South Africa’s “singing firefighters” have returned home after a pay dispute derailed their mission to help fight the Fort McMurray wildfire.
The teams arrived late Monday night in Johannesburg just over two weeks after their arrival in Canada.
On May 29, nearly 300 firefighters were deployed to Canada by the South African organization, Working on Fire, which is part of the country’s extended public works program run through the Department of Environmental Affairs.
The firefighters arrived in Alberta to a warm welcome as they danced and sang through the airport.
“I’m kind of excited,” South African firefighter M.J. Letwaba said at the time. “I’m going to learn new stuff.”
This is not the first time South African firefighters have been recruited to help battle Canadian blazes. In 2015 a delegation arrived to help fight forest fires on the Alberta-B.C. border.
That arrangement seemed to go smoothly, but this time the relationship hit a rough patch when firefighters discovered that 70 per cent of their pay was going to be withheld until their return home and they were being paid less than the $21 per hour, according to reports in Africa.
On June 8, the South African firefighters refused to work and threatened to leave Fort McMurray.
In actuality the firefighters were making $50 a day (on top of their usual South African wages) of which they would get $15 per day while stationed in Canada and the remaining $35, per each day worked, upon their return home.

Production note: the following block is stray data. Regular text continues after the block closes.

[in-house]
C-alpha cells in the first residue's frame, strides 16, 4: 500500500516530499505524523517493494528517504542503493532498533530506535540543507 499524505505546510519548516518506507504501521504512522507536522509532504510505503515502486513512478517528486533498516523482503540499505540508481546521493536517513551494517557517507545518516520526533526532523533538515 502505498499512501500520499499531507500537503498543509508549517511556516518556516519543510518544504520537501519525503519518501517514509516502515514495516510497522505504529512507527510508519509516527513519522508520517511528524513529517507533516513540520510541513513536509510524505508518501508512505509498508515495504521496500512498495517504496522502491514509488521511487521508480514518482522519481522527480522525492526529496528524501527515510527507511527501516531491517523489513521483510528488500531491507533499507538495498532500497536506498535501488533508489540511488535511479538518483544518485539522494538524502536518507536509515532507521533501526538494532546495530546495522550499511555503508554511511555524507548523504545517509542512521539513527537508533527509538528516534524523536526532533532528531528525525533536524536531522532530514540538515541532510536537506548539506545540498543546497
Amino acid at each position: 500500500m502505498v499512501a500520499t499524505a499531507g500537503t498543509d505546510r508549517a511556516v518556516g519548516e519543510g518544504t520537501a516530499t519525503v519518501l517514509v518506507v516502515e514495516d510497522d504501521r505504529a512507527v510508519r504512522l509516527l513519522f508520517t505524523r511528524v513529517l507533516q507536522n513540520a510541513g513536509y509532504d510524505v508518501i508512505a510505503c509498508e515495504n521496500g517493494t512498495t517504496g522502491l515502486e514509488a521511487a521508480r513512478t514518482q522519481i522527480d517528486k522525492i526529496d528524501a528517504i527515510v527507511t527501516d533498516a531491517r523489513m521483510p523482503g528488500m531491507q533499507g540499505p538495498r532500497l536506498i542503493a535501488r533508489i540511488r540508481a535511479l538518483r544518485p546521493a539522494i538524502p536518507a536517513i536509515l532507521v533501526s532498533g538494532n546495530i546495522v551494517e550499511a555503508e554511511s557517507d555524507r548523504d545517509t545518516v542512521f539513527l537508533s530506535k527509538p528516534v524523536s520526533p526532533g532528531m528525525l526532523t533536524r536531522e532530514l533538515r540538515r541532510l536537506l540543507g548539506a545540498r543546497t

“This was discussed with firefighters before their departure to Canada and everyone signed this agreement,” the Working on Fire statement said.
“We want to emphasize the intended beneficial experience of this deployment for these young South Africans.”
Alberta Premier Rachel Notley said the firefighters should be paid about $170 a day, or $21.25 an hour for an eight-hour shift, according to the province’s contract with the agency.
Alberta would also be paying for food and lodging.
“I can say right now that every hour that every firefighter from South Africa — or anywhere else — has worked on these fires will be compensated in accordance with our laws in this province,” said Notley.
Minimum wage in Alberta is $11.20 an hour.
Last Thursday, Working on Fire sought to address “confusion” around payment of its workers, by providing details of the agreement they signed.
However, the dispute between firefighters and Working on Fire could not be resolved and an agreement to demobilize the South African teams and return home was made.
Working on Fire has made assurances they will conduct an internal inquiry into what led to the dispute in Canada.